From Chuck Weber, your Veteran Service Officer...

Vet State Income Tax
     State-by-State Exemption Assessment

You might be able to claim a deduction on your state tax return that you can’t on your federal; for example, a few states, like Illinois, exempt all or part of military income. Your state tax return will spell out all the additions and deductions you must make. Income from investments can vary widely at the state level, as well.  For example, some states don’t differentiate between ordinary income and capital gains (the latter typically is taxed at a lower federal rate), while others might tax sales of mutual funds but not individual stocks. Seniors often receive favorable treatment regarding their state tax bills. Retirement income — military or otherwise — may be fully or partially exempt; even your capital gains may be tax-free. Local homestead exemptions may give the elderly a break on their property taxes, which is often the largest tax bill for retirees who no longer generate income from a job.  Following are the vet income exemptions for those states that do allow one:

  • Arizona:  Up to $2,500 of retired pay/survivor benefits are exempt.
  • Arkansas:  Up to $6,000 of retired pay/survivor benefits are exempt.
  • Colorado:  $20,000 exemption for retirees ages 55 to 64, $24,000 if over 65.
  • Connecticut:  50 percent of retired pay/survivor benefits are exempt.
  • Delaware:  $2,000 exemption for retirees under 60, $12,500 if 60 or older.
  • District of Columbia:  $3,000 exemption for retirees 62 or older. No survivor benefit exemption.
  • Georgia:  $35,000 exemption for retirees ages 62 to 64, $65,000 if 65 or older.
  • Idaho:  $30,396/$45,594 (single/married filing jointly) exemption for retirees age 65 or older (disabled and 62 or older).
  • Indiana:  $5,000 exemption for retirees/survivors age 60 or older.
  • Iowa:  $6,000/$12,000 exemption for retirees single/married age 55 or older.
  • Kentucky:  No tax if retired before Jan. 1, 1998. $41,110 exemption if retired after Dec. 31, 1997.
  • Maine:  $10,000 exemption for retired pay.
  • Maryland:  $5,000 exemption for retired pay.
  • Missouri:  For 2015, 90 percent of military retirement is exempt. On Jan. 1, 2016, 100 percent of military retirement pay will be exempt.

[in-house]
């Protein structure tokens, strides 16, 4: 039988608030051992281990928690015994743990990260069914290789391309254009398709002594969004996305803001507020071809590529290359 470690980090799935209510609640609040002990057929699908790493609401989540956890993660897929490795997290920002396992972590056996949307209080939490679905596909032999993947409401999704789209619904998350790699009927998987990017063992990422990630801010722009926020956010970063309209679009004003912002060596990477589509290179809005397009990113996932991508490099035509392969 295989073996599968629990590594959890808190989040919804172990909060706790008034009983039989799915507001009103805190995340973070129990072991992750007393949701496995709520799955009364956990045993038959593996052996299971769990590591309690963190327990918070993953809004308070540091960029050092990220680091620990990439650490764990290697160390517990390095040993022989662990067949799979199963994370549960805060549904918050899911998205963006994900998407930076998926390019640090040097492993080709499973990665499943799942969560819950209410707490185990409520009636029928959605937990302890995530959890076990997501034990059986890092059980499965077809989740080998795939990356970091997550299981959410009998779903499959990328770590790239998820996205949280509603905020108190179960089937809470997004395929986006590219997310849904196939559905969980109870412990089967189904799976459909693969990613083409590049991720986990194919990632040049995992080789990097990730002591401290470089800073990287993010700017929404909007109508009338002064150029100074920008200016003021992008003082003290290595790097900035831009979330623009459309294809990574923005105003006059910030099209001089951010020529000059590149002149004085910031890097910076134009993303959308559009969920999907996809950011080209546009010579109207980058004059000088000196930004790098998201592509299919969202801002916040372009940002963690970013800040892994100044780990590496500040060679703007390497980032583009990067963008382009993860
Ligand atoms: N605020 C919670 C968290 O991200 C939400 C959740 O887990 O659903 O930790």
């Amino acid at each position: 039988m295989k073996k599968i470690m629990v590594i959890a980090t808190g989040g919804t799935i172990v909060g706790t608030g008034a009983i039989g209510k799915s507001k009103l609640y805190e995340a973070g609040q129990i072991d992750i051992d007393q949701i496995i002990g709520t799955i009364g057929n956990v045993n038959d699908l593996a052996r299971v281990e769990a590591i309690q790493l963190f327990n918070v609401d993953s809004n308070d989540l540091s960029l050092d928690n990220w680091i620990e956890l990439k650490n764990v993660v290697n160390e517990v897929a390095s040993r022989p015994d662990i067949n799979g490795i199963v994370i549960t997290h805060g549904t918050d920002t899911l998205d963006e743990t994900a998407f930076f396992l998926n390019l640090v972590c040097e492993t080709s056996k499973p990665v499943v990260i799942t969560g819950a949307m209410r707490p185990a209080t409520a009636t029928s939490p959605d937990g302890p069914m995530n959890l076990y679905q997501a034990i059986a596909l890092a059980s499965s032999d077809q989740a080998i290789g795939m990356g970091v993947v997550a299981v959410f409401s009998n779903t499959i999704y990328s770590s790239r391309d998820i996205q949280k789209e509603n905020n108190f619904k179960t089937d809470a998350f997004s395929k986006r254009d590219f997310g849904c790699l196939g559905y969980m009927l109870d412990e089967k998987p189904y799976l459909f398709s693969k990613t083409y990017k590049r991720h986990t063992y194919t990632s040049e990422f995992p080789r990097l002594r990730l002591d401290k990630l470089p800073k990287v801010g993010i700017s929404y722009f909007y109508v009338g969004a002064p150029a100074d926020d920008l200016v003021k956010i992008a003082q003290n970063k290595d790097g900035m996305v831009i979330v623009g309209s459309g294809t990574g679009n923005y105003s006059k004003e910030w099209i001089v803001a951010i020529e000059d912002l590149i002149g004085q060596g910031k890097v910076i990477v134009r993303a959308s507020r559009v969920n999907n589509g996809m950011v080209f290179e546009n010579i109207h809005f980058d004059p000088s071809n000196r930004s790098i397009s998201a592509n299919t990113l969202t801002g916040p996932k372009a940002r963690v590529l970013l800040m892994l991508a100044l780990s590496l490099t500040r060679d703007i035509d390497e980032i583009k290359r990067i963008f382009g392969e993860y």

• Montana:  $3,900 maximum exemption if federal adjusted income is $32,480 or less.
  • Nebraska:  Staring in 2015, military retirees may make a one-time election within two calendar years after retirement date; choose to exclude 40 percent of military retirement benefit income for seven consecutive taxable years or 15 percent of military retirement benefit income for all taxable years beginning with the year the retiree turns 67.
  • New Mexico:  State offers low- and middle income exemption. Maximum exemption is $2,500. To qualify, adjusted gross income must be $36,667 or less (single filers), $27,500 or less (married filing separately), or $55,000 or less (married filing jointly or head of household).
  • North Carolina:  Retired pay and survivor benefits exempt if retiree had five or more years of creditable service as of Aug. 12, 1989; others may take $15,000 for married filing jointly, $12,000 head of household, or $7,500 for single or married filing separately.
  • Oklahoma:  Military retirees may exclude the greater of 75 percent of their retirement benefits or $10,000 (but not to exceed the amount included in their federal adjusted gross income).
  • Oregon:  If all military service occurred before Oct. 1, 1991, retirement pay is 100-percent exempt. If all service occurred after Oct. 1, 1991, then none is exempt. If service occurred both before and after Oct. 1, 1991, retirees must compute the percentage of exempt retired pay, which will remain the same from year to year. Divide months of service or points earned before Oct. 1, 1991, by total months of service and round the percentage to three places (for example, 0.4576 would be 45.8 percent).
  • South Carolina:  Below age 65, up to $3,000 is exempt. If 65 or older, up to $10,000 is exempt.
  • Utah:  Below age 65, 6 percent of retired pay may be taken as a tax credit (or $288, whichever is less). If 65 or older, may claim $450/$900 tax credit (single/married), subject to income eligibility limits ($16,000 for married filing separately, $25,000 for singles, or $32,000 for married filing jointly).
  • Virginia:  Retirees age 65 and older can deduct up to $12,000 a person of retired income, subject to income eligibility limits, reduced $1 for every $1 that federal adjusted gross income exceeds $50,000 (single filers) or $75,000 (married filers).
  • West Virginia:  $2,000 exempt, plus an additional decreasing modification for military retirement up to $20,000.


     Note:  State laws are subject to change; contact your state’s department of veterans affairs for up-to-date information. States not listed have no exemption.  [Source:  MOAA State Report Card | Nov 2015 ++]



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